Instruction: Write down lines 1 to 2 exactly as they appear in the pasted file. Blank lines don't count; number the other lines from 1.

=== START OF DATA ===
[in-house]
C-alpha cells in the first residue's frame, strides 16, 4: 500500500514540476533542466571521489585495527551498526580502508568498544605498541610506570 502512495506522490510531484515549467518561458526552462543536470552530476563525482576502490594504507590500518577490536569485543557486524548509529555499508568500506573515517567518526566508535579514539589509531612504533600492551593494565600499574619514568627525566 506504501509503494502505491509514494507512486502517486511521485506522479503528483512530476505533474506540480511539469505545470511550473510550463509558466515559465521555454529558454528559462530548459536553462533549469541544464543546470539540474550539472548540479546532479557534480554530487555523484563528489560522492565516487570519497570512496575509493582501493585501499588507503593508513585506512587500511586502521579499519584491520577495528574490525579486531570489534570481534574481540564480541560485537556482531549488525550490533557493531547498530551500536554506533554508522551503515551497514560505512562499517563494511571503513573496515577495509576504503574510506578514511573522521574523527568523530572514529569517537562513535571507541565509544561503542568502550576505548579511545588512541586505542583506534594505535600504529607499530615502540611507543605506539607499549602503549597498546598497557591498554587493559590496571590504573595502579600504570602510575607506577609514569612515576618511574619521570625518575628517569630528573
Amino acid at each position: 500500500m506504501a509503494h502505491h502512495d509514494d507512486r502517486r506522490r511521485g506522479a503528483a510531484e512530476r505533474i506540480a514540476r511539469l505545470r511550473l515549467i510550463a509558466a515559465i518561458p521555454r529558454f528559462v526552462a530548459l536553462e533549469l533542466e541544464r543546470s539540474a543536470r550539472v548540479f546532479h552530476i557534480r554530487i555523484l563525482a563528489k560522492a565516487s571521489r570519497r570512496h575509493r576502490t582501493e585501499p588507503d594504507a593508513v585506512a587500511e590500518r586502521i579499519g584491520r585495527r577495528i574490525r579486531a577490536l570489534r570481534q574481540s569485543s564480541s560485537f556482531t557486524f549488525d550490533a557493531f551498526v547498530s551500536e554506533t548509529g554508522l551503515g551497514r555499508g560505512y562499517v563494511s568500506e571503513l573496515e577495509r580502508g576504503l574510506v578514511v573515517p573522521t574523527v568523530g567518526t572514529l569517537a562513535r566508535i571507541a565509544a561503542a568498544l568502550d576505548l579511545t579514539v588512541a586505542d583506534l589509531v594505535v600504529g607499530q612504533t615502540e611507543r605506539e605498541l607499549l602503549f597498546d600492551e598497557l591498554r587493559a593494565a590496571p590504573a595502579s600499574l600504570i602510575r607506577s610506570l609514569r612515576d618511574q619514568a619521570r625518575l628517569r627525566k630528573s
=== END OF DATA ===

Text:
[in-house]
C-alpha cells in the first residue's frame, strides 16, 4: 500500500514540476533542466571521489585495527551498526580502508568498544605498541610506570 502512495506522490510531484515549467518561458526552462543536470552530476563525482576502490594504507590500518577490536569485543557486524548509529555499508568500506573515517567518526566508535579514539589509531612504533600492551593494565600499574619514568627525566 506504501509503494502505491509514494507512486502517486511521485506522479503528483512530476505533474506540480511539469505545470511550473510550463509558466515559465521555454529558454528559462530548459536553462533549469541544464543546470539540474550539472548540479546532479557534480554530487555523484563528489560522492565516487570519497570512496575509493582501493585501499588507503593508513585506512587500511586502521579499519584491520577495528574490525579486531570489534570481534574481540564480541560485537556482531549488525550490533557493531547498530551500536554506533554508522551503515551497514560505512562499517563494511571503513573496515577495509576504503574510506578514511573522521574523527568523530572514529569517537562513535571507541565509544561503542568502550576505548579511545588512541586505542583506534594505535600504529607499530615502540611507543605506539607499549602503549597498546598497557591498554587493559590496571590504573595502579600504570602510575607506577609514569612515576618511574619521570625518575628517569630528573